What I love about Japan is finding the craftsman who make goods of exceptional quality in the most unassuming of places. In quiet corners in large cities you will find the person who masters their trade over many years diligently working day in and day out producing something outstanding.
I was fortunate to meet a few of these people in my trip – workers at a horse leather factory which is third generation; a solo leather maker who patiently works in his studio alongside his wife who makes artificial flowers. It’s a honourable way to work.
The modus operandi is to do something and do it well. It’s not about making quick money or selling something for the most you can. Or buying something cheap and selling it for more than it’s worth. It’s a philosophy which focuses on the craft and the skill. It’s a philosophy I really can’t do justice to here, because it involves a far more detailed explanation. That work philosophy deserves a blog post of it’s own.
But it’s refreshing change from the culture I come from where “a bargain” is to be prized and chased. If you buy something for less than it sells at retail, you’ve “won”. In that contest there is clearly a winner and a loser. The aim is to be the winner. And when there is a winner, there is always a loser. Usually it’s the smaller maker.
But the people I met have a different approach to their business.
The team of craftsmen I met in Kobe, one of the large port cities in the south of Japan, are those from Cornelian Taurus, a small atelier which has been making quality leather bags and accessories for a decade. They are newcomers in Japanese terms. When you buy one of these you won’t be getting a bargain (by current definition). It won’t be cheap. But it will be beautifully hand crafted by talented makers who take pride in what they do to create something that will last.
Daisuke (left) & Shinsuke (right) Iwanaga
Daisuke Iwanaga is the designer and craftsman behind his brand Cornelian Taurus. He worked in fashion before starting this business so he knows the cycle of fashion and the constant demand for reinvention. Making bags has been his hobby since first learned leather making in high school. When working in fashion, he made himself a leather tote bag and it was slung over his shoulder when doing the rounds of delivering and picking up ranges to retail shops. He was often asked where he bought it, and when the answer was that he made it, he received requests to make one. It was his hobby job, the bags he made in his spare time and sold to work acquaintances.
Trade got busier and there was a steady flow of orders. About 10 years ago he made the leap from his job and started Cornelian Taurus, his distinct brand of bags. He works with his brother, Shinsuke and another two fellow makers. They have the workshop atelier and a gallery next door, called Cultivate Gallery.
One of the Cornelian Taurus backpacks, fresh off the sewing machine.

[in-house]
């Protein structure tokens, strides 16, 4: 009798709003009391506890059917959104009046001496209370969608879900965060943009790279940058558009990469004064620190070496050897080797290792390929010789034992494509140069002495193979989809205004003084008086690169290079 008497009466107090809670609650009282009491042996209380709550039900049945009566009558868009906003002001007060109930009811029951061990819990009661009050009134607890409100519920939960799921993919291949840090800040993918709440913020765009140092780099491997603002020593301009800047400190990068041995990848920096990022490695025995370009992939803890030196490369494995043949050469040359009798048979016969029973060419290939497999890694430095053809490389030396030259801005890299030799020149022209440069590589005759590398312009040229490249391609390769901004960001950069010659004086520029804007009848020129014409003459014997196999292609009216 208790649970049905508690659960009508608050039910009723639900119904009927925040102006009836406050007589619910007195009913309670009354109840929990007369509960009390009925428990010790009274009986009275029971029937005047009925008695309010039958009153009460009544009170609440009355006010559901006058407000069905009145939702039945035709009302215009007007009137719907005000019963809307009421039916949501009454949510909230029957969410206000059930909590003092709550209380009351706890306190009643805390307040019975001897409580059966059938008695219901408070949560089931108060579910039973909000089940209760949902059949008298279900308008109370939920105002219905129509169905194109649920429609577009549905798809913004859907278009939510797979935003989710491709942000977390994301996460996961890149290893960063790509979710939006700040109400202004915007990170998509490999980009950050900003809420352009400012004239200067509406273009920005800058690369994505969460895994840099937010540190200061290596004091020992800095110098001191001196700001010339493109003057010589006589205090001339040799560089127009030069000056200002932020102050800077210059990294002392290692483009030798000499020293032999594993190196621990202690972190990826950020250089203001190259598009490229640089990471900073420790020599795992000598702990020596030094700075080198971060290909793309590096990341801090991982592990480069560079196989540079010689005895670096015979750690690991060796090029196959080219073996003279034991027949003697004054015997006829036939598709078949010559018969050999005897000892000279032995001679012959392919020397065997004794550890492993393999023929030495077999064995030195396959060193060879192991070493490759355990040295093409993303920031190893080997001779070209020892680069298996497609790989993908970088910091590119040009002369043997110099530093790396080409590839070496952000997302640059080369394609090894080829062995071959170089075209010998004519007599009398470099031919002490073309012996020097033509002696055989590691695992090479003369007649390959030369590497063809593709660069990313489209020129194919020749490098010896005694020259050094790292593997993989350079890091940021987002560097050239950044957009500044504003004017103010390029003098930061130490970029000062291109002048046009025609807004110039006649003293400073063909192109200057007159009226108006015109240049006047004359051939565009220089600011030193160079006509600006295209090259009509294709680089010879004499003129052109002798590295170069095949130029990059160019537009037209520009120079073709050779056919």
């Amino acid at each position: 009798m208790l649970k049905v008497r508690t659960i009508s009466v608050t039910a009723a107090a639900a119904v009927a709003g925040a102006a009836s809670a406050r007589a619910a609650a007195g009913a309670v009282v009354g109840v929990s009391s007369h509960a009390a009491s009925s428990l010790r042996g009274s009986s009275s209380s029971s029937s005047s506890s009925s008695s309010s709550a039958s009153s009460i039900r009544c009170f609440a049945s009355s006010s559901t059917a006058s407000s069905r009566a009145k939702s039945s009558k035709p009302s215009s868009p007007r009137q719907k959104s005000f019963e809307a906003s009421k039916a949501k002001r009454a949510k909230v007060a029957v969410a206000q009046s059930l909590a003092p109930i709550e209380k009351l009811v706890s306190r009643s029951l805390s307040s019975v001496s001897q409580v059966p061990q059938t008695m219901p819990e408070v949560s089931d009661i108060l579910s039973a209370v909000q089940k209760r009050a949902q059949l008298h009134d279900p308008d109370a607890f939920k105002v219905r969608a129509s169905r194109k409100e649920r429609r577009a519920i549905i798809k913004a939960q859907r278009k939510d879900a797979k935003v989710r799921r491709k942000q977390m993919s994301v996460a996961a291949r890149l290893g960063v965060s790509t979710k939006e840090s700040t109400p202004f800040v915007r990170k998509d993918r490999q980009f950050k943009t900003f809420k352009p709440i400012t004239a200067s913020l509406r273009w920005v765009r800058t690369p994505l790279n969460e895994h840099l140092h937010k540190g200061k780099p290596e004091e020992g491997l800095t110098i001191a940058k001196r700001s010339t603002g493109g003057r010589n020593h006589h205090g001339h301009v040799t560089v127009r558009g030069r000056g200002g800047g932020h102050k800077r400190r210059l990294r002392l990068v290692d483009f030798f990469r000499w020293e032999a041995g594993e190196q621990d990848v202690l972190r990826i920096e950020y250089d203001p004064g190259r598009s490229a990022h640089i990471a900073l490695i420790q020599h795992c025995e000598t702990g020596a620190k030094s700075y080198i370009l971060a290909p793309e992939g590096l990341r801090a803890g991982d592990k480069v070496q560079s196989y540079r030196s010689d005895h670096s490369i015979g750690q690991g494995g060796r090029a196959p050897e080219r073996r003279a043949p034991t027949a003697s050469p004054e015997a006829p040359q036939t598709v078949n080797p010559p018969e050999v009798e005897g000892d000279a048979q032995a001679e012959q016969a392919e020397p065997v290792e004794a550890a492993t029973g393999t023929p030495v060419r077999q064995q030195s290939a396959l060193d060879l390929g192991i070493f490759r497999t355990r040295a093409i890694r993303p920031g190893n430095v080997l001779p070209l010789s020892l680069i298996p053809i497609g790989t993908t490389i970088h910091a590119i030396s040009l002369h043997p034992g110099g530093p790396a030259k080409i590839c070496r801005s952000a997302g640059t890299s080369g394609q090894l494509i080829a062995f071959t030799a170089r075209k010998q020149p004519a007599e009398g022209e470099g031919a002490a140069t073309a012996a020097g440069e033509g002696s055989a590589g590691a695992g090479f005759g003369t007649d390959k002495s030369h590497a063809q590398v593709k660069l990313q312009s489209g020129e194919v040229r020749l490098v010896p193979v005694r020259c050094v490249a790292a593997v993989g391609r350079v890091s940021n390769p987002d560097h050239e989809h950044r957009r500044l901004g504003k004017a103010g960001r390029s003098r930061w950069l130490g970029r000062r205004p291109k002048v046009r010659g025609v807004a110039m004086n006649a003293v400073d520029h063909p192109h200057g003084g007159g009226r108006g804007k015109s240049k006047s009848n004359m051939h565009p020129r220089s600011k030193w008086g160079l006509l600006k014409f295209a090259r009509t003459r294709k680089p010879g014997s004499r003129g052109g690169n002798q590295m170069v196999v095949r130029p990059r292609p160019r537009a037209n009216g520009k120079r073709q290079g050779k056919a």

They use predominantly equine leather (horses) because it’s strong, soft and can have a really smooth, polished almost glossy finish. They use leather from various suppliers around Japan, including Cordovan in Himeji, a factory I visited, which is a third generation equine leather tannery. Each bag is made by hand on old sewing machines, Daisuke has been using for years. It’s not a quick process but the result is a beautifully pieced together item.
I ventured into their workshop and showroom in central Kobe, it’s a gorgeous vintage style workshop which is very compact (like anywhere you go in Japan,) but set up so cleverly so that everything has a place and nothing looks out of place.
The shelving, furniture and finishes have an industrial retro feel. You just want to work there!
8 years ago Cornelian Taurus was written up in Italian Vogue as one of the next up and coming brands to look watch out for, and there has been a steady flow of media stories since. Via the trade shows in Europe, their bags are sold in high-end boutiques dotted across Europe and at Barney’s in New York.
There are several bags styles in their range from wallets and small handbags, backpacks, briefcases to larger overnight bags. The one I really like, and is their hallmark design is a large soft tote. It’s a typically Japanese everyday work bag which packs in more than your large handbag, styled to suit men and women, featuring sturdy woven handles.
One of the other products that caught my attention is a neat and compact hand bag in a shiny black finish uses a Japanese wood lacquer-like finish on a bumpy surface.
Bag with black lacquer finish and the trademark handles
Large tote A selection of their hallmark bags.
The design of this handle is their trademark – the weaving is the same pattern used to weave the fabric on the handle of a Japanese sword – a beautiful design motif which has the functional purpose of making the handle stronger. The hardware used for the bags is Japanese and of excellent quality – heavy and hard wearing brass and silver.
The signature handle design by Cornelian Taurus
This is the theme of Cornelian Taurus. They create accessories with a design aesthetic which has universal appeal with elements which are distinctly Japanese. They’re made with techniques learned from craftsman re-invented by a new generation for a discerning consumer who values quality and longevity. It’s not fast fashion. But it is fastidious fashion. The type of fashion where you and the maker both win.
If you’re interested in finding out more about the range or would like to buy, they do not currently have a stockist in Australia. Their website is www.corneliantaurus.com, or you can contact direct at: firstname.lastname@example.org